The social phenomenon of domestic violence has given rise to scholarly debates concerning its main causes and consequently, the methods for handling the issue. The measures offered for solving the problem depend upon the definition of the primary reasonsthe for abusing a spouse or a child which range from biological and socian ological to cultural aspects of batterers’ behavior.
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Definition of domestic violence
The concept of domestic violence is rather broad and includes the cases of emotional, psychological, physical, sexual or economical abuse of an intimate partner or a former partner as well as misbehavior of parents or children. The Oregon Domestic Violence Council, for example, defined family violence as “a pattern of coercive behavior used by one person to control and subordinate another in an intimate relationship…
Tactics of coercion, terrorism, degradation, exploitation, and violence are used to engender fear in the victim in order to enforce compliance” (McCue, 2008, p. 3). The problem of domestic assault is complicated with the cultural and social context which makes the oppression of particular groups possible.
Women become the victims of the family violence in the majority of cases and lacking knowledge concerning their rights and freedoms do not register the incidents and even stay in the abusive environment. It is possible that the assault occurs in one of its forms or as a combination of forms, but the psychological aspect is present in the majority of incidents.
Along with the diversified forms and tactics of family abuse, there are a number of approaches to explaining the roots of assaultive behavior, and biological, psychoanalytical and cross-cultural perspectives on the problem are among them.
The biological perspective
The biological approach to defining the reasons of battering the intimate partner focuses mainly on the peculiarities of the makeup of the batterers’ brains. Previously the exponents of biological approach emphasized the importance of genetics and hereditary factors. This explanation has been criticized for justification of the assaultive behavior and shifting the responsibility from the batterers who appear to be victims themselves in this context.
At present, the biological theoreticians point at the higher percentage of brain traumas in batterers than those who do not practice the abusive behavior. According to the biological approach, the childhood trauma causes the physiological changes in brains which in their turn can result in occurrence of domestic violence in adulthood. This hypothesis requires further research for gathering more empirical data and supporting it.
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The psychodynamic perspective
The contemporary psychodynamic theories are based on Freud’s psychoanalytic approach to defining the elements of human consciousness, explaining the roots of the assaultive behavior with the conflict between the conscious and subconscious parts of the batterer’s mind. The psychodynamic approach to coping with the posttraumatic stress is focused not on the struggle between the parts of the victim’s mind but on individual’s objective representation of the relationship with the partner.
The important aspect of psychodynamic theories is person’s experience of early relationship which has a significant impact on the development of further relationships with other partners. Thus, in case an individual has experienced partner’s abuses in early relationship, he/she might regard this behavioral pattern as normal and desirable in future.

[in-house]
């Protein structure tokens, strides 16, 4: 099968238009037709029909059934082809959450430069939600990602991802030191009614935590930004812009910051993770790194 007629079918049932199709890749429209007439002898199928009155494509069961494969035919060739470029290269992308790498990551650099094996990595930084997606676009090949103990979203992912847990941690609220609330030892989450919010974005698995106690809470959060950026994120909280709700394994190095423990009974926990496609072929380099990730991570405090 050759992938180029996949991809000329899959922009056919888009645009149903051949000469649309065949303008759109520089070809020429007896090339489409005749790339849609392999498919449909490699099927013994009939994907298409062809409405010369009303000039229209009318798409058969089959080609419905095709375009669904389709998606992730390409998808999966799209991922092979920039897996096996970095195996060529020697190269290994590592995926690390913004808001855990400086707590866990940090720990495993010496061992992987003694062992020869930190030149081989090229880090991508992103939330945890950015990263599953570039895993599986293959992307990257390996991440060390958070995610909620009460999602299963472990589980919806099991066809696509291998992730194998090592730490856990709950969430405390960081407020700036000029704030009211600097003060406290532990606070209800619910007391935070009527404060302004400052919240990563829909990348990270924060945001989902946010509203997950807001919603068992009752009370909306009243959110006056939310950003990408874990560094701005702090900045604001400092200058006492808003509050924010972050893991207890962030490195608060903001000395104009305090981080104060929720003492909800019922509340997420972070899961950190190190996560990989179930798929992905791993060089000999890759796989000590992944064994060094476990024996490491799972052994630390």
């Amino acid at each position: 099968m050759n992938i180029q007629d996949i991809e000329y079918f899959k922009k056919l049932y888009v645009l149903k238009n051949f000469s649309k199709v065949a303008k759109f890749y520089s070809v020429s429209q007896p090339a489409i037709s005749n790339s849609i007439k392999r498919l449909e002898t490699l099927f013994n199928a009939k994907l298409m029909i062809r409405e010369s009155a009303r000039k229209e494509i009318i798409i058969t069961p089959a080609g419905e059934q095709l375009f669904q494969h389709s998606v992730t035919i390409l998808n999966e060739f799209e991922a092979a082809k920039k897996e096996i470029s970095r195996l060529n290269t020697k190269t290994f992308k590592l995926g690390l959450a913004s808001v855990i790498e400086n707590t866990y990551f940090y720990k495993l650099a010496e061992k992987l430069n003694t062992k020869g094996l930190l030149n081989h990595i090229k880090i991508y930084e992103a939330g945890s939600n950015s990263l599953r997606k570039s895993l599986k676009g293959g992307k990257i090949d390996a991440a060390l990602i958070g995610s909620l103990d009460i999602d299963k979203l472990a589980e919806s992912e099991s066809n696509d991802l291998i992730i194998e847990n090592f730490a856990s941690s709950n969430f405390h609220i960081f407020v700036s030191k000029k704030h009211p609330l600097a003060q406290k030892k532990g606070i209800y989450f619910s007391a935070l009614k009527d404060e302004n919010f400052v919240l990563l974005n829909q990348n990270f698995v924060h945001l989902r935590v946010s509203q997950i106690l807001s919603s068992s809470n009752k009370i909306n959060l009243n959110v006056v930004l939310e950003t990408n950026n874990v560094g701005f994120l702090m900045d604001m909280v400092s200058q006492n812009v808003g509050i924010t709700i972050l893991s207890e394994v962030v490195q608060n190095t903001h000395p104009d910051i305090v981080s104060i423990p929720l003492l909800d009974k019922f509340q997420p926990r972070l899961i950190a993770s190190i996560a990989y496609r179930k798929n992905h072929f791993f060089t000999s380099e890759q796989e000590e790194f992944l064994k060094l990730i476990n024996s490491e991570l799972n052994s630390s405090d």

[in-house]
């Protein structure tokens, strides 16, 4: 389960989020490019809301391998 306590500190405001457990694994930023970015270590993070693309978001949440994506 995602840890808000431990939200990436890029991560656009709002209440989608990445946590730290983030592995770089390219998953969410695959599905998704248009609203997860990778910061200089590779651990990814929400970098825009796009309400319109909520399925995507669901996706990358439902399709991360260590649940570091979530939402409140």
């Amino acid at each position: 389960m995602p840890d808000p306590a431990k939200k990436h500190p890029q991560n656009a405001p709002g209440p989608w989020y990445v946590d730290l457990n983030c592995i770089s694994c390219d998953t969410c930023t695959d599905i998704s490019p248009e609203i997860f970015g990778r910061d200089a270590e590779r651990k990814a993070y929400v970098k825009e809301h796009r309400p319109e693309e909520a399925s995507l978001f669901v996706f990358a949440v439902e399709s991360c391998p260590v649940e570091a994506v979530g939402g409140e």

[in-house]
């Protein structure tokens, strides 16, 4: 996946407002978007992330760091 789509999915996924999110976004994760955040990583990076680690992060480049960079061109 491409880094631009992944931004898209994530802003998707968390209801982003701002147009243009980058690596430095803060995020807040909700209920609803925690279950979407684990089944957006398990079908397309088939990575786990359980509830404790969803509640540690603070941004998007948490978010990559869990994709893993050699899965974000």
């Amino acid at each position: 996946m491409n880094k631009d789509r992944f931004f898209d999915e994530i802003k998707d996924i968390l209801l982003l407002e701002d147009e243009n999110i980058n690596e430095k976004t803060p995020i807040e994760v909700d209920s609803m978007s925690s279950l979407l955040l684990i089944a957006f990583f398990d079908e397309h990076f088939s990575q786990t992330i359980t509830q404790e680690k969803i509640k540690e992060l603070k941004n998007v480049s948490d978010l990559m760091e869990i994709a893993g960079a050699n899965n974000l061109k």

The behavioral perspective
The proponents of behavioral perspective on the causes of the occurrence of domestic violence focus on family as the main source of behavioral models. Rapp-Paglicci, Roberts, and Wodarski (2002) noted that “people learn to be violent when they grow up in violent homes and environments” (p. 74). Thus, according to the behavioral theories, a child who witnesses the incidents of domestic violence in his/her family or is battered himself/herself has higher chances for becoming a family batterer in future.
Getting accustomed to moral justification of domestic violence with inability to cope with tension and frustration, people can regard violence as an effective means for handling disputes. It is significant that the behavioral perspective sheds light upon the importance of the environment and the contextual factors which have a significant impact on the occurrence of domestic violence.
It is important to raise public awareness of the necessity of violence ending and the risks of the emotional or even physical death of a victim which can become the result of the prolonged or incidental battering behavioral pattern of a partner.
Shedding light upon the problem of domestic violence and representing its various aspects in the mass media can be helpful for preventing the formation of stereotypes in potential victims and decreasing risks of creating the endless circles of family assault.
Registering the cases of domestic violence is important not only for protecting victims’ basic rights but also for collecting more observational data, developing new theories of the origin of the problem and the most effective way for solving it and supporting the victims who experience the traumatic stress.
The biological, psychodynamic, and behavioral approaches to defining the reasons for the occurrence of domestic violence emphasize various aspects which have an impact on behavioral patterns of domestic batterers and require further research.
McCue, M. (2008). Domestic violence: A reference handbook. Santa Barbara, CA: ABC CLIO.
Rapp-Paglicci, L., Roberts, A., & Wodarski, J. (2002). Handbook of violence. New York, NY: John Wiley and Sons.